Last updated on: 7/5/2018 2:06:18 PM PST
How Big Is the Milk Industry?


General Reference (not clearly pro or con)
Progressive Dairyman magazine, in a May 24, 2018 article titled "2017 Milk Value Fell Short of Expectations," available from progressivedairy.com, wrote:

"In 2017, U.S. dairy farmers employed the most cows in about two decades... Total U.S. milk production increased to 215.5 billion pounds, 1.4 percent more than 2016...

Dairy's economic impact adds billions of dollars to U.S., regional, state and local economies each year. Total 2017 U.S. milk production was valued at $38.1 billion, up from $34.5 billion in 2016.

Marketings (milk sold to plants and directly to consumers) totaled 214.5 billion pounds, about 1.5 percent above 2016... [C]ash receipts from 2017 milk marketings totaled $37.9 billion, 9.8 percent higher than 2016...

Among individual agricultural commodities, cash receipts from milk sales ranked fourth in 2017, behind only cattle ($66.5 billion), corn ($46.4 billion) and soybeans ($38.7 billion), according to data from the USDA...

Eleven states again topped the $1 billion mark for annual milk receipts in 2017... California and Wisconsin accounted for $12 billion in 2017 cash receipts, or about 32 percent of the U.S. total."

 


May 24, 2018 - Progressive Dairyman 

The American Farm Bureau Federation, in a Dec. 19, 2017 article titled "Trends in Beverage Milk Consumption," available from fb.org, wrote:

"[F]rom 2012 to 2016, annual conventional milk sales declined by more than 4 billion pounds, or approximately 8 percent... Organic sales captured some of this market, increasing by 20 percent, or 425 million pounds...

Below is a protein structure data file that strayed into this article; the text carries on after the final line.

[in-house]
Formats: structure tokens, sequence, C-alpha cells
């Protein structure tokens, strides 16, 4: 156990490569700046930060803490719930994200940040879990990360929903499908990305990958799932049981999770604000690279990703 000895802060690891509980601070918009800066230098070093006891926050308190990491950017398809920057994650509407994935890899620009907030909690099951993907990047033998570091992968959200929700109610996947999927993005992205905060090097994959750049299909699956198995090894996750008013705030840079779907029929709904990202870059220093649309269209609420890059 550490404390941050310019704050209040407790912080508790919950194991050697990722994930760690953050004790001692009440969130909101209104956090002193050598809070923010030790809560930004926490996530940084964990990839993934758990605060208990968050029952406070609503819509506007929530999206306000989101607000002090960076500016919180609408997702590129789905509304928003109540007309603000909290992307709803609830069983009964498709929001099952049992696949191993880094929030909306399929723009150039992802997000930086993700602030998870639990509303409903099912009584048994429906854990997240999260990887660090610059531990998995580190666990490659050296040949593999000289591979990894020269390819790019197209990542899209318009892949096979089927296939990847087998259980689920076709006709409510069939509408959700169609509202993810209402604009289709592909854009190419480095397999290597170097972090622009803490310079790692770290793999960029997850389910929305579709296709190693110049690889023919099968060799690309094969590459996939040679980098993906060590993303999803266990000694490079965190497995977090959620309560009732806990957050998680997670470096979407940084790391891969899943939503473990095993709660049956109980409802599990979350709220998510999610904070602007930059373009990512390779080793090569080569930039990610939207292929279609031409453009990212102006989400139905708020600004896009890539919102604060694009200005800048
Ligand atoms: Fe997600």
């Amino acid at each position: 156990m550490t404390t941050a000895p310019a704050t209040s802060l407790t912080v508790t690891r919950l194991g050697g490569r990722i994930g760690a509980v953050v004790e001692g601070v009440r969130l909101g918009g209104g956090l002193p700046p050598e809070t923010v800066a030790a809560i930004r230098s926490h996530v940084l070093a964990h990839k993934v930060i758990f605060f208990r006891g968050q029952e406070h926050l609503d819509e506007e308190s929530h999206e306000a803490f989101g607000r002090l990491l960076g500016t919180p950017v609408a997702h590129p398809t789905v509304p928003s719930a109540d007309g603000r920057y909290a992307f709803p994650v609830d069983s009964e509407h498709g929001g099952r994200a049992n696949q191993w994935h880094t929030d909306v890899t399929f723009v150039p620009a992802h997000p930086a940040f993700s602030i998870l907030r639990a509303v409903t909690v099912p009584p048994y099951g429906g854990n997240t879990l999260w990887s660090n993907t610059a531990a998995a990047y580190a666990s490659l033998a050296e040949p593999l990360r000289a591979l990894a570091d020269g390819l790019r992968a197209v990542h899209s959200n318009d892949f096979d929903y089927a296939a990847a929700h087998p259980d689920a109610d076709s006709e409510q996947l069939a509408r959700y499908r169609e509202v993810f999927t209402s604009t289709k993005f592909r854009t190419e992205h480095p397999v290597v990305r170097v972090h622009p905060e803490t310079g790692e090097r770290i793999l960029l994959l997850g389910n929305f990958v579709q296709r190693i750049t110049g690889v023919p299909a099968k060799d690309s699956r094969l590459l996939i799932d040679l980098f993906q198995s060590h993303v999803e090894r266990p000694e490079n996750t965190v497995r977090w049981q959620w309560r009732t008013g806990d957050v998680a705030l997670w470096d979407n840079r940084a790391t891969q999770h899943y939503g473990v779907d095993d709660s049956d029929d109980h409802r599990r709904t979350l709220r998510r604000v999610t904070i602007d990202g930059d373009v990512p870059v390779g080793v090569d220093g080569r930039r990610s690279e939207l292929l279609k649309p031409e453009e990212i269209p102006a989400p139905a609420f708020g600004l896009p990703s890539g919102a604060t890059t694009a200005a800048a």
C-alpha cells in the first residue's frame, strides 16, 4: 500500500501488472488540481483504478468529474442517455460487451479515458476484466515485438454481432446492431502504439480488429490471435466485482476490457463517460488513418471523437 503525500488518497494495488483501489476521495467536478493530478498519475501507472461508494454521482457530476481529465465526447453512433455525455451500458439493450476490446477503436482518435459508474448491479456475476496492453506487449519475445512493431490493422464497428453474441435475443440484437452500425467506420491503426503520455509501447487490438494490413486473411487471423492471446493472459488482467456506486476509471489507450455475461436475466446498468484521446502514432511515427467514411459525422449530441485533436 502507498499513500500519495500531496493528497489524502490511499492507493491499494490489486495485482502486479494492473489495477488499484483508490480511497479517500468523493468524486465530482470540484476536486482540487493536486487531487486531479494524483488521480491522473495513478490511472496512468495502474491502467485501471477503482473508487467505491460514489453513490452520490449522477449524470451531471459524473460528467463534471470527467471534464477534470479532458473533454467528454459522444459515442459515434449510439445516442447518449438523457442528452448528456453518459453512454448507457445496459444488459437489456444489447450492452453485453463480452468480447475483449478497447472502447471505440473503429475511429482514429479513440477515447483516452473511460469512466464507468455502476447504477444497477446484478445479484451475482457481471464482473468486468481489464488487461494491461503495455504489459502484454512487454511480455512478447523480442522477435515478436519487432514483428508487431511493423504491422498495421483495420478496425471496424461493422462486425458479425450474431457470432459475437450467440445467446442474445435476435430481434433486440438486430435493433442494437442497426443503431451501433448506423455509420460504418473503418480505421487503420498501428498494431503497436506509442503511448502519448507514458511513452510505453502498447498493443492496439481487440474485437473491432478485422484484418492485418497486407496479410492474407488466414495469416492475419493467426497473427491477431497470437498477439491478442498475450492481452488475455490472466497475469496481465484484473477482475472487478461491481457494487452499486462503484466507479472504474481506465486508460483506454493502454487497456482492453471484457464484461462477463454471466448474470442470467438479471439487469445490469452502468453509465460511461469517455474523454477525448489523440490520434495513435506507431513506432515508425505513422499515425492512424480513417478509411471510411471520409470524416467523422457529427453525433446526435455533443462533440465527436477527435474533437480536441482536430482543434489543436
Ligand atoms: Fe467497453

The decline in conventional milk consumption was the largest in reduced-fat non-flavored milk such as 2 percent, 1 percent and skim. From 2012 to 2016, skim milk sales have declined 2.6 billion pounds, or 36 percent; 2 percent milk sales declined by 2.3 billion pounds, or 13 percent; and 1 percent milk sales declined by 411 million pounds, or 6 percent...

Milk-Consumption-US

Coinciding with shifting consumer preferences to full-fat dairy products, sales of full-fat flavored and whole milk are up 1.1 billion pounds from 2012 to 2016. Whole milk sales are up nearly 1 billion pounds per year, or approximately 7 percent, and flavored whole milk sales are up 93 million pounds, or 18 percent...

Year-to-date sales of whole milk are up 2.4 percent, flavored whole milk sales are up 9.2 percent, and reduced fat flavored milk sales are up 1.6 percent. Organic sales have remained mostly flat in 2017. Meanwhile, sales of reduced-fat non-flavored milk are all down over prior year levels."

Dec. 19, 2017 - American Farm Bureau Federation